I entreat you, fellow-citizens, never to forget the solemn declaration of the father of your country: “Against the insidious wiles of foreign influence, (I conjure you to believe me, fellow-citizens,) the jealousy of a free people ought to be constantly awake; since history and experience prove, that foreign influence is one of the most baneful foes of a republican government.” This is the warning of the immortal Washington, and should not pass unheeded. To the same effect spoke other revolutionary patriots. Jefferson says, “I hope we may find some means in future of shielding ourselves from foreign influence, political, commercial, or in whatever form it may be attempted. I can scarcely withhold myself from joining in the wish of Silas Deane—that there were an ocean of fire between this and the old world.” And Madison said, “Foreign influence is truly a Grecian horse to the republic. We cannot be too careful to exclude its entrance.”

The cruelty of Papists, the intrigue and craft of Popes, the hypocrisy of Jesuits, the dynasties which they have overthrown, the devastations and carnage which they had occasioned, for centuries back, were matters of historical notoriety, and were well known to our pure-minded and clear-headed forefathers. They dreaded similar occurrences in this happy republic, which they have bequeathed to us as their trustees, to be handed down to posterity; and hence arose their warnings to be on our guard against all foreign interference with our institutions or our country.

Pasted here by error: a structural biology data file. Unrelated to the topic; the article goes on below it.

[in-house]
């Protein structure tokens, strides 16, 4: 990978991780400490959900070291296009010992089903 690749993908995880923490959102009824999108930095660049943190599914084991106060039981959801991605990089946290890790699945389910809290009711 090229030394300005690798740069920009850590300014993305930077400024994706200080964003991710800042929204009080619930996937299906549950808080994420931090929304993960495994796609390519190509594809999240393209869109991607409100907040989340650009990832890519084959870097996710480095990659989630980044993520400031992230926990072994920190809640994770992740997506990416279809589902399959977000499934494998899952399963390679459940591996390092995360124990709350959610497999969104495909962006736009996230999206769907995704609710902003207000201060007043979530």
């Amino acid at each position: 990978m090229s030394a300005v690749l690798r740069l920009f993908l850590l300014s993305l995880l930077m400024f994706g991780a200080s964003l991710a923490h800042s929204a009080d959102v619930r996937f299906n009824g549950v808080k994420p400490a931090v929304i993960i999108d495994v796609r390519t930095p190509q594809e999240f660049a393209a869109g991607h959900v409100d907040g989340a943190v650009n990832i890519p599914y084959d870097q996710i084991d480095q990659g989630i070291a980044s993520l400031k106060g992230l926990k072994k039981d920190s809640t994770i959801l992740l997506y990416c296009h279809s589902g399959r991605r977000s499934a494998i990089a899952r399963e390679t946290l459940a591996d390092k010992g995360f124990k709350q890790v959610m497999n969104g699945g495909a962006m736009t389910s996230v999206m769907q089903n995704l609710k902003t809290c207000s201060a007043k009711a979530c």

Ponder upon those warnings, and let each and every Protestant in the Union pledge himself to guard our liberties, as the apple of his eye. I speak from experience. I am myself a foreigner by birth, though a resident of this country for thirty years. My life has been a checkered one. Born a Roman Catholic in the south of Ireland, educated a Roman Catholic priest, officiating in that capacity for some years, here, as well as in my native country, and for many years a member of the bar in South Carolina and Georgia, I could not fail to acquire a correct knowledge of the doctrines and practices of the Romish church. The result of my experience is, that the doctrines of the Roman Catholic church are fatal to the morals of any people; at variance with sound national policy and pure religion. It is a rank and poisonous weed, which will flourish even in the soil of liberty. Would that I could eradicate it! Would that you would enable me to tear up this Upas, which is spreading its poison, from one end of our land to the other! Would that you could aid me in muzzling those Popish bloodhounds, who are freely coursing over our eastern mountains and western valleys! Already have they scented blood, and I warn you to be on your guard or they will scent more.